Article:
Q: Has this project changed your buying habits and/or the way you think about possessions?
A: With bags of stuff leaving, I went through a “now I have room for a _____” phase. But that wasn’t the point. So I’m working hard on developing deliberate buying habits. Before I buy anything, I try to look carefully at what I have. Do I already have something that does essentially the same thing? If I have something that is supposed to do the same thing but I’m not using it for some reason, why am I not using it and what makes the new thing better? I’m also trying to be less sentimental and less fixated on whether something has been used enough to consider giving away. If I haven’t used it, it doesn’t need to stick around, no matter how much it cost, who gave it to me, or how good a bargain it was. Plus, I’m trying to invest in a few items of quality (hello, TB bags!) that will replace lots of marginal items (goodbye, cheap rolling suitcases, totes and duffel bags). Occasionally, I catch myself fixing a predatory eye on a random something in the house and thinking, “That has GOT to go.”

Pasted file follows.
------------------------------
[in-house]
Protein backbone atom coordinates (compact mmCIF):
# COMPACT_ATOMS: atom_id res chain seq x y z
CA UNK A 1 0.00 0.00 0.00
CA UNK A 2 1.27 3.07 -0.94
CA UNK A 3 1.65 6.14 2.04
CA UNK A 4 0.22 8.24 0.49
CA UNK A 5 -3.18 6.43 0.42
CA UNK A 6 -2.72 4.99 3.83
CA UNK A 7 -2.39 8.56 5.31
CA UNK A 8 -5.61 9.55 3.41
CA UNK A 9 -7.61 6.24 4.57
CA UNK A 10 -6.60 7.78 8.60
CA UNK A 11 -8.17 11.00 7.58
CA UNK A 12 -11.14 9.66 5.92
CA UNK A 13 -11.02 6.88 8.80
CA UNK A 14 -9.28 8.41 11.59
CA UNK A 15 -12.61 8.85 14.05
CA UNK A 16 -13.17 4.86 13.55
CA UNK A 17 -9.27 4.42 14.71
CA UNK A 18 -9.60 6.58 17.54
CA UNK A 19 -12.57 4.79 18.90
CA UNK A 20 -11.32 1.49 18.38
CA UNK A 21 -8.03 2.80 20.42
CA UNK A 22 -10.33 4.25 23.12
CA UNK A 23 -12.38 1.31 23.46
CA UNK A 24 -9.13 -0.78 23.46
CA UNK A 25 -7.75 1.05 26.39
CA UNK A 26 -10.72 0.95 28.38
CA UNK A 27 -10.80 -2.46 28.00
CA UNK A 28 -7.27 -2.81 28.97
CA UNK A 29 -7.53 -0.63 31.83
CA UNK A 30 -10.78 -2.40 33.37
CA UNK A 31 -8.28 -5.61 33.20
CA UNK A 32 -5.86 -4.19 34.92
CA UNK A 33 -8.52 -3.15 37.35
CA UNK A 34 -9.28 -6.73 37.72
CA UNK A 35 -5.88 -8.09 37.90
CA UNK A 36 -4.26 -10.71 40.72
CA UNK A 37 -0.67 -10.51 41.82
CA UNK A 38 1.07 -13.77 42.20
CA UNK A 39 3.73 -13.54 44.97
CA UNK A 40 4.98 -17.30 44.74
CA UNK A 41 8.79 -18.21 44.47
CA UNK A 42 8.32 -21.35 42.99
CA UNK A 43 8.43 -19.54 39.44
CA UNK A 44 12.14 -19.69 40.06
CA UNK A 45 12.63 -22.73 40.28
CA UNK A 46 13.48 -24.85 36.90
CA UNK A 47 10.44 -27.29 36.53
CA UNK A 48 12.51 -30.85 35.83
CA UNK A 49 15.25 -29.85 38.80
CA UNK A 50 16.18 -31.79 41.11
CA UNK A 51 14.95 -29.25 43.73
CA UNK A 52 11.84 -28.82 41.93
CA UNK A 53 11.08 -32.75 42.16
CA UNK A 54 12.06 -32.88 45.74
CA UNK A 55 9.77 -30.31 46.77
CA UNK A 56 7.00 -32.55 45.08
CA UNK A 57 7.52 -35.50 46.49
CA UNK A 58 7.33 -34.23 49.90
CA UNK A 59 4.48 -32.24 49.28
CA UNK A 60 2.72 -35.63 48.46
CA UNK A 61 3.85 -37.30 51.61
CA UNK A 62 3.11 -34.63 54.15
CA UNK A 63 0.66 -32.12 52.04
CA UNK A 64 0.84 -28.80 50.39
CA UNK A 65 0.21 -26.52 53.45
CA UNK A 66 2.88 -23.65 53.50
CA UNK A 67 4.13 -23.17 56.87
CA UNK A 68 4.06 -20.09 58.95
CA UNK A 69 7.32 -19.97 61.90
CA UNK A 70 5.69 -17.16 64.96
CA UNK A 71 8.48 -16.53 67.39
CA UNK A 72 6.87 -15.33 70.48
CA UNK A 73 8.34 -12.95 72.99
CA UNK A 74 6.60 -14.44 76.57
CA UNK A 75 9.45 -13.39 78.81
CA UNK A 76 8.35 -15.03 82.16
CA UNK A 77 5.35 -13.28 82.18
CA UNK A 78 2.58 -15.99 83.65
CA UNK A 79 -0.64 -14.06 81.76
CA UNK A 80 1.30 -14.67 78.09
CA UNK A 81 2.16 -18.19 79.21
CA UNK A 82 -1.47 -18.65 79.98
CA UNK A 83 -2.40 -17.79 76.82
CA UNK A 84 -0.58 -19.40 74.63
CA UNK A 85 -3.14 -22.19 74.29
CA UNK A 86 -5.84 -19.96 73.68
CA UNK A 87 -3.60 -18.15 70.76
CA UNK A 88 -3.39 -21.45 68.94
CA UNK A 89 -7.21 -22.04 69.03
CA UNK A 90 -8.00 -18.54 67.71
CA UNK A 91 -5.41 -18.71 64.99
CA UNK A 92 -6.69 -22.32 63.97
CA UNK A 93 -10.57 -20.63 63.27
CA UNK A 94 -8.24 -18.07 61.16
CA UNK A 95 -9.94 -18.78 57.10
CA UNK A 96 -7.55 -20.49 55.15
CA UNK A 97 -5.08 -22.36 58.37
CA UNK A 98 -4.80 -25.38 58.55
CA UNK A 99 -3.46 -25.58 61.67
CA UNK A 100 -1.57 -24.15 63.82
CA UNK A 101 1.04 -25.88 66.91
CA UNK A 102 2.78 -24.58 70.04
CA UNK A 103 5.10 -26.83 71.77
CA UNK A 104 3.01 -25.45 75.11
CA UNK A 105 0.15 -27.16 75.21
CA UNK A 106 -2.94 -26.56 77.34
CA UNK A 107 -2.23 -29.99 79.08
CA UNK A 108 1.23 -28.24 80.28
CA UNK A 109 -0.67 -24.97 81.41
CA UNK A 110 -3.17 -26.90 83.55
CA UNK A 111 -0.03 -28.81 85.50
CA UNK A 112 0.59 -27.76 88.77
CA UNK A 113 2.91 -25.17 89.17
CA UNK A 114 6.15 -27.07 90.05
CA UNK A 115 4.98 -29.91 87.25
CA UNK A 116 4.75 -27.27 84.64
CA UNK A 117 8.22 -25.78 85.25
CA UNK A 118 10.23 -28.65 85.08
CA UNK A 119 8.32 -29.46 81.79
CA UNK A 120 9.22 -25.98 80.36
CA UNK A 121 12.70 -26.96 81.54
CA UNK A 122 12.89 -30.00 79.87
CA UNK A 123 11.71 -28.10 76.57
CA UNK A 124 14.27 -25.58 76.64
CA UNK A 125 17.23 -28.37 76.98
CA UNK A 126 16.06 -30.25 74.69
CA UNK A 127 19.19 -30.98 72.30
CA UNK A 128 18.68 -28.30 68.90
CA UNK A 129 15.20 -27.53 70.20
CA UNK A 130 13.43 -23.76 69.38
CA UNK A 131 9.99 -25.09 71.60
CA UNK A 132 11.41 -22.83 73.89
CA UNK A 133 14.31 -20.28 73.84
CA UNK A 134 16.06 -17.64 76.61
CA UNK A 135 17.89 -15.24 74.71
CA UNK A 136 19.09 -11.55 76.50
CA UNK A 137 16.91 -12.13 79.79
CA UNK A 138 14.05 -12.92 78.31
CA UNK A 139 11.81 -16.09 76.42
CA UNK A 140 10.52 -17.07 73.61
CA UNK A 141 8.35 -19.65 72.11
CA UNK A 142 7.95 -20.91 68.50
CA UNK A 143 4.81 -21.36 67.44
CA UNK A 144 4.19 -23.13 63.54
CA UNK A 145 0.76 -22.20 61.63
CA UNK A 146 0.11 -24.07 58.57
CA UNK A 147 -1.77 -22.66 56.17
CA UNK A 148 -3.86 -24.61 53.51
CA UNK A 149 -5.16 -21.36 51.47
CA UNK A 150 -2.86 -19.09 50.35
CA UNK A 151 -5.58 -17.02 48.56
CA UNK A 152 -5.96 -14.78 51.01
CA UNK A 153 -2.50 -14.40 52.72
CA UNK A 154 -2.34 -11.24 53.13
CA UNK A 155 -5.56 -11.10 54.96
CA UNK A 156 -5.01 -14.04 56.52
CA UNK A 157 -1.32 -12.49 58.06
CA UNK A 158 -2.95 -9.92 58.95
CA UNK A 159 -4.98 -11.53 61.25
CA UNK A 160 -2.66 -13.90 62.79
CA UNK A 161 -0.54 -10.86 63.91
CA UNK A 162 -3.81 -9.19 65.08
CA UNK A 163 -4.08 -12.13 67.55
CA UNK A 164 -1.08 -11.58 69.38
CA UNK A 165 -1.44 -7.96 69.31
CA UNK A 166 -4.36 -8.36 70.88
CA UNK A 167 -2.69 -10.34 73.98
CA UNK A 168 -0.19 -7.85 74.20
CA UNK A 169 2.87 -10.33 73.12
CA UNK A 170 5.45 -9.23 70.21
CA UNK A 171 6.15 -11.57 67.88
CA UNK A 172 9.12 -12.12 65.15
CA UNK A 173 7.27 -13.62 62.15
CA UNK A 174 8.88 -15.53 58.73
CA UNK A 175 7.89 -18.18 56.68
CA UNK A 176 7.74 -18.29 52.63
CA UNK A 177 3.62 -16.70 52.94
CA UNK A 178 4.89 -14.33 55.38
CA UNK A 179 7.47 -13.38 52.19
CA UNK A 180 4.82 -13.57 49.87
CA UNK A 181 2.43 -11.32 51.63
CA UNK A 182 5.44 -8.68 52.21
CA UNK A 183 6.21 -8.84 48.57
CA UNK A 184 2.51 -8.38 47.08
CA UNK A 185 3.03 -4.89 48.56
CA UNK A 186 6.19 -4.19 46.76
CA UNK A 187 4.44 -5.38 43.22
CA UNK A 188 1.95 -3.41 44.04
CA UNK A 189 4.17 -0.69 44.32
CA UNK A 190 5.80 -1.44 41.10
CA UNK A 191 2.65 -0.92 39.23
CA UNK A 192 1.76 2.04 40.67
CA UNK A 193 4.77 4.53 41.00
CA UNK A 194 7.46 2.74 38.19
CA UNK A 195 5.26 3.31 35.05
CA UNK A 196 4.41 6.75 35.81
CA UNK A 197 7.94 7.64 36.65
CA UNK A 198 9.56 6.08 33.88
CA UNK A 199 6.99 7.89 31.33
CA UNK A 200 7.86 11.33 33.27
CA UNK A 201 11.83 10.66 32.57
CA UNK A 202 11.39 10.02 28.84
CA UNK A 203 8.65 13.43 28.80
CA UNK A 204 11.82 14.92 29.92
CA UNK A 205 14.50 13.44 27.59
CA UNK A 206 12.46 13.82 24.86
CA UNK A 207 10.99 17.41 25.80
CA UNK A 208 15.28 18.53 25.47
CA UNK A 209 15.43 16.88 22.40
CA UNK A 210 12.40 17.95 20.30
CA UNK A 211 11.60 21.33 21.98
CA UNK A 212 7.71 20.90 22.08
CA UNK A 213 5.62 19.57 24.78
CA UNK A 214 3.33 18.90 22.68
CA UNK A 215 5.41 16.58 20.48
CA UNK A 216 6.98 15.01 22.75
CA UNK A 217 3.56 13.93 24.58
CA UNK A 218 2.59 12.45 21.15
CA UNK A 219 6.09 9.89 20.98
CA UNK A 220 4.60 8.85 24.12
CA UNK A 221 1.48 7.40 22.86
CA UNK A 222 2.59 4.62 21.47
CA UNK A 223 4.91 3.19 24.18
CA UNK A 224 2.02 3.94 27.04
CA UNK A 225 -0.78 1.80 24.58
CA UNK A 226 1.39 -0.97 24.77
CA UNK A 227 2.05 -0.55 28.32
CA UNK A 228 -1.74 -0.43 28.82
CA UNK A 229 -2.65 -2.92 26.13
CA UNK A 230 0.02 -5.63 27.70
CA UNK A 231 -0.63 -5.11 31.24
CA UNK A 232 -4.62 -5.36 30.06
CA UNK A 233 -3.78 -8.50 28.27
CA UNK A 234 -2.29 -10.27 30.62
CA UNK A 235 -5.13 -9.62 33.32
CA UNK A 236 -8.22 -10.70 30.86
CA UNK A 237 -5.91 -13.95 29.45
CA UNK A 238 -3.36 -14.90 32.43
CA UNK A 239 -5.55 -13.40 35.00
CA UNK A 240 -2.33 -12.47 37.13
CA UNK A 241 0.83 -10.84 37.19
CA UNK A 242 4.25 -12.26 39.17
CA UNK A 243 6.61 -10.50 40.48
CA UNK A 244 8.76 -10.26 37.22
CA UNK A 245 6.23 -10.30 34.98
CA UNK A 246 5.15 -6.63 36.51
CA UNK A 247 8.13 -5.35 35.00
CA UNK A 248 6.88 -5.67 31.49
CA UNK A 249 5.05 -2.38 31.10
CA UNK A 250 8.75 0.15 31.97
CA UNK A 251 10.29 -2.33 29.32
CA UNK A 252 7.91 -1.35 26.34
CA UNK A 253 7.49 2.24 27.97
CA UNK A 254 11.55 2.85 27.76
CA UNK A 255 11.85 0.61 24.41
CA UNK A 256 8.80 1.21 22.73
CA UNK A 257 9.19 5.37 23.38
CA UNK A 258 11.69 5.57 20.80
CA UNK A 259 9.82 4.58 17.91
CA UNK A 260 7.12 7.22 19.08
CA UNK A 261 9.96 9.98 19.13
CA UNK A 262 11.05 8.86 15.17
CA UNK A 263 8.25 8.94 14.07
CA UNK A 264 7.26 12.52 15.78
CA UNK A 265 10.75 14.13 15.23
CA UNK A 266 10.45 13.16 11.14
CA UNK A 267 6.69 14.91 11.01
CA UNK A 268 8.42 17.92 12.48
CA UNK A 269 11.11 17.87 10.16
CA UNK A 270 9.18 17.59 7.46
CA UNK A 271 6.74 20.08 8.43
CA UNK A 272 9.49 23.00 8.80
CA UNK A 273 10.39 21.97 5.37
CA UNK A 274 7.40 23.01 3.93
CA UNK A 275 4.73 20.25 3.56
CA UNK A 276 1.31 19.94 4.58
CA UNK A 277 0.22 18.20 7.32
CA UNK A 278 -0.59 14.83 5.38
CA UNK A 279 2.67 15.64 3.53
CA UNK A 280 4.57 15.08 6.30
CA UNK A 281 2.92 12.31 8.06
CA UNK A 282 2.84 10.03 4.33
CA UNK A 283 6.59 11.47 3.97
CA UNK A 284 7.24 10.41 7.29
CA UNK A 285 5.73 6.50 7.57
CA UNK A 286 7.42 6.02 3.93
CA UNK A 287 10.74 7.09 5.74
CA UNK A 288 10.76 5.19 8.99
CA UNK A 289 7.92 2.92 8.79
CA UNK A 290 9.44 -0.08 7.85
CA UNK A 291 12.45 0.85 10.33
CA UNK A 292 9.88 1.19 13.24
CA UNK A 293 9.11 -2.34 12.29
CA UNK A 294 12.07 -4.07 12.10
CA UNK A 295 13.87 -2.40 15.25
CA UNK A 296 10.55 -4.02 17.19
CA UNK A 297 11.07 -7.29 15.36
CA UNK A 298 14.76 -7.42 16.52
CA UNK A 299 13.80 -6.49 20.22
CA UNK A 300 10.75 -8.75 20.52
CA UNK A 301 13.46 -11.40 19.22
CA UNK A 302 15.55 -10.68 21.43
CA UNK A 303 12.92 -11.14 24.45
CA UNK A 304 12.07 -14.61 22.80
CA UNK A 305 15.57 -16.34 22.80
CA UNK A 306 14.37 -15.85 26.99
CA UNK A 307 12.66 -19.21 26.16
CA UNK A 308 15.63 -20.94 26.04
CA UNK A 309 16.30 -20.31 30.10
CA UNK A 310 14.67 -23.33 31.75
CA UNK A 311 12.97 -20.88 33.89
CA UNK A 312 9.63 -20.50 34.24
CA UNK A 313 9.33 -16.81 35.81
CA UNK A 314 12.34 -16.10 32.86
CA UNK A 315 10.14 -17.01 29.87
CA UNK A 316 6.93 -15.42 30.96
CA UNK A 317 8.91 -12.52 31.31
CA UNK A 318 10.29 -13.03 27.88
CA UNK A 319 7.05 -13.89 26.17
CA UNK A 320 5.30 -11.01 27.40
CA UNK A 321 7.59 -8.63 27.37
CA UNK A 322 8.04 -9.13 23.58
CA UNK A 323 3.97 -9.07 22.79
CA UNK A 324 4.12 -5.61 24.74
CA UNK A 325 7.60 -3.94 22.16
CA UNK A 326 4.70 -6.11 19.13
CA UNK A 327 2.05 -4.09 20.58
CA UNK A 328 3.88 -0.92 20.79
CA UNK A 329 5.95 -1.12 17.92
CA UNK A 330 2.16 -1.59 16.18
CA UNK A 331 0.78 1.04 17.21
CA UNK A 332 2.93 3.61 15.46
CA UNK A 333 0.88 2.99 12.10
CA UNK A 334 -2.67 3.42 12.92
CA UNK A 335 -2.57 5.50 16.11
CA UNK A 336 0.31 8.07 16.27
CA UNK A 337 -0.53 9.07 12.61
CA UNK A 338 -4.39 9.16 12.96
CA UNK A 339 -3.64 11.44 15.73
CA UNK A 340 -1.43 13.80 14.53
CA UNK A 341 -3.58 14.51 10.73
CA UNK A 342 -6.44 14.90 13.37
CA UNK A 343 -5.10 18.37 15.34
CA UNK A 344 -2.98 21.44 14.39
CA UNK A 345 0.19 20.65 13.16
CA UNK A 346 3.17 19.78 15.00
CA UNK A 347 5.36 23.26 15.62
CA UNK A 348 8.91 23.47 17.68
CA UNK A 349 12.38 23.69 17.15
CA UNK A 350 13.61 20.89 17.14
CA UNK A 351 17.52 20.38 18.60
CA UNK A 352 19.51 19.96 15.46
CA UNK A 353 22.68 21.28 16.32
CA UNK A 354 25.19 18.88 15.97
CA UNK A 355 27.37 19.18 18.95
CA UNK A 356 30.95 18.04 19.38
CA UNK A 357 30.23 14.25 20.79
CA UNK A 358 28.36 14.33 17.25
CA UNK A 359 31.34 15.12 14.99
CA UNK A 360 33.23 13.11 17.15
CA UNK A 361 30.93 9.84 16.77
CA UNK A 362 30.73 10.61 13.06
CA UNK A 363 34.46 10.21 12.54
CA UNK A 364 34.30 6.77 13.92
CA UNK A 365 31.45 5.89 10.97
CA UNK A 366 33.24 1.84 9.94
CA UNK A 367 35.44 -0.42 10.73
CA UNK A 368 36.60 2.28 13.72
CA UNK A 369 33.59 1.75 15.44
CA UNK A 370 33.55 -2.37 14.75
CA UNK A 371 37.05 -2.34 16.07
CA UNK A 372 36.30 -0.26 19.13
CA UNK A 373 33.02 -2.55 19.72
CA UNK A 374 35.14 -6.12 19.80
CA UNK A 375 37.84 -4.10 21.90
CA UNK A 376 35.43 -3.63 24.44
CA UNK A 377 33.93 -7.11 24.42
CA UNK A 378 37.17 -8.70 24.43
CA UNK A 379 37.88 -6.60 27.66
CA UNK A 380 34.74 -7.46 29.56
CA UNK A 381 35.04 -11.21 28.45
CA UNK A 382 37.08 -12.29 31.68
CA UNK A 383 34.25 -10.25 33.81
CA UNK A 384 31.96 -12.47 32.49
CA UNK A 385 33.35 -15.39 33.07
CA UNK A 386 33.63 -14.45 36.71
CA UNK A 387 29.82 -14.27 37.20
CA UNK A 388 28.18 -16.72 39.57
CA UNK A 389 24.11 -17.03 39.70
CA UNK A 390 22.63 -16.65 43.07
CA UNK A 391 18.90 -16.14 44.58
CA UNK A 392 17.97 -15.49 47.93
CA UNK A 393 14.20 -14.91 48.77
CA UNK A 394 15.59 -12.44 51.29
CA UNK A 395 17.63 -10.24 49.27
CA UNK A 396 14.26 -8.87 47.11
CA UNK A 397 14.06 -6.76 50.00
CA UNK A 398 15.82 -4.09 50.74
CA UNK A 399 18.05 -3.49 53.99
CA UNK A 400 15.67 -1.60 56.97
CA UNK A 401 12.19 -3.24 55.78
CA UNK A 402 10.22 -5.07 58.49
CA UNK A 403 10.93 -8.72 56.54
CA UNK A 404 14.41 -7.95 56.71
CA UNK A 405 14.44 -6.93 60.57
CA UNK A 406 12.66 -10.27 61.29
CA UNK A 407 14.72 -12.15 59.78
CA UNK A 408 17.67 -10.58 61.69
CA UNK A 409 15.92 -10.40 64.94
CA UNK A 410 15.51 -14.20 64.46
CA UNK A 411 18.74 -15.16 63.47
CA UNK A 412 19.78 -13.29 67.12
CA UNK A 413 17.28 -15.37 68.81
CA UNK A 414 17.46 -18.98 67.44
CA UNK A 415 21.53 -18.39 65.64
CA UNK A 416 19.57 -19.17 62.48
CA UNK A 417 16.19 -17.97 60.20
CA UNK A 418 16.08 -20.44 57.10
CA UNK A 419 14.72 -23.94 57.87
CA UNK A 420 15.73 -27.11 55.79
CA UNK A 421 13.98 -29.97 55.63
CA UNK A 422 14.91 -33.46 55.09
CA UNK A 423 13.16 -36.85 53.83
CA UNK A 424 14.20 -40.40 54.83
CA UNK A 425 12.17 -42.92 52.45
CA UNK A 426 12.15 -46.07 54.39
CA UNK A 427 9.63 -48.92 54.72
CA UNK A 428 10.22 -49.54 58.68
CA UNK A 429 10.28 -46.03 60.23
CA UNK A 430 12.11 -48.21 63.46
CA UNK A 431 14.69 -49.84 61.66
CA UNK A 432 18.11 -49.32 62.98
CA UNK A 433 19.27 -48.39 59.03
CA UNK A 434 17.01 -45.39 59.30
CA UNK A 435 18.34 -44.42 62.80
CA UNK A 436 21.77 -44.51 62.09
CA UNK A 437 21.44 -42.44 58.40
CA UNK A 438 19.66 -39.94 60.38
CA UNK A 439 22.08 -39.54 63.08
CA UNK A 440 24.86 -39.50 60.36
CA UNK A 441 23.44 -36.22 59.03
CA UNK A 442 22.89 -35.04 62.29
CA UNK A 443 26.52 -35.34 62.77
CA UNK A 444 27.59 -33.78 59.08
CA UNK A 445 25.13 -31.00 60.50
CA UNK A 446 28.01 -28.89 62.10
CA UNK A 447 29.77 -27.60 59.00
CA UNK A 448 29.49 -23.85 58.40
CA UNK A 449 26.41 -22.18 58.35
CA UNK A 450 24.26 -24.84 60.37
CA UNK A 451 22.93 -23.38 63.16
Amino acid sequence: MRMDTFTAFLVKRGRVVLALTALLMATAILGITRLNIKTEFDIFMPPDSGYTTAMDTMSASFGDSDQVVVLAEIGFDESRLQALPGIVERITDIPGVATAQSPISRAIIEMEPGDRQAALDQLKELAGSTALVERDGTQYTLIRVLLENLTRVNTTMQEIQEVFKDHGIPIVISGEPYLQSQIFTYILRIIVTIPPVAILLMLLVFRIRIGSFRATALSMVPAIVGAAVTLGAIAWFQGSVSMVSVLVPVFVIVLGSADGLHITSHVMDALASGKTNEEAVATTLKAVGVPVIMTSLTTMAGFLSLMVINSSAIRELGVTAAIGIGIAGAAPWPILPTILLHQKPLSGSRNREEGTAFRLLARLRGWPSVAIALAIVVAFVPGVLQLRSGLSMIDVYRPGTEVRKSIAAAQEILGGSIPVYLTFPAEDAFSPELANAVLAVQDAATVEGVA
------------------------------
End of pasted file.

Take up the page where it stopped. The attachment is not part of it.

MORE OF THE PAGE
Q: You replaced your old grocery bags with TB Shop Bags. What in your opinion makes them better than the bags you had before?
A: They reduce stress. Really! I buy a lot of heavy things, like bags of flour and milk in glass bottles. I used to be nervous that one of my old grocery bags would split open on my way across the parking lot. I can load a Shop Bag with anything and everything and walk worry-free. I reach for one pretty much any time I need to carry something. The padded shoulder straps and the wine bottle-sized interior pockets are pure genius.
I am enthusiastic over humanity’s extraordinary and sometimes very timely ingenuity. If you are in a shipwreck and all the boats are gone, a piano top buoyant enough to keep you afloat that comes along makes a fortuitous life preserver. But this is not to say that the best way to design a life preserver is in the form of a piano top. I think that we are clinging to a great many piano tops in accepting yesterday’s fortuitous contrivings as constituting the only means for solving a given problem.
― R. Buckminster Fuller
As product designers, we get to live in a world of “what if”: we look at how things are, and we get to imagine new ways they could be. We analyze existing tools, processes, features, and functionalities. We ask “what works?” and “how can it work even better?” And then (Tom likes this part best), we go out to the workshop and make some prototype bags. We take them on the trail, on a road trip, or a plane ride. We use the bags in situ to see if we’re headed in the right direction.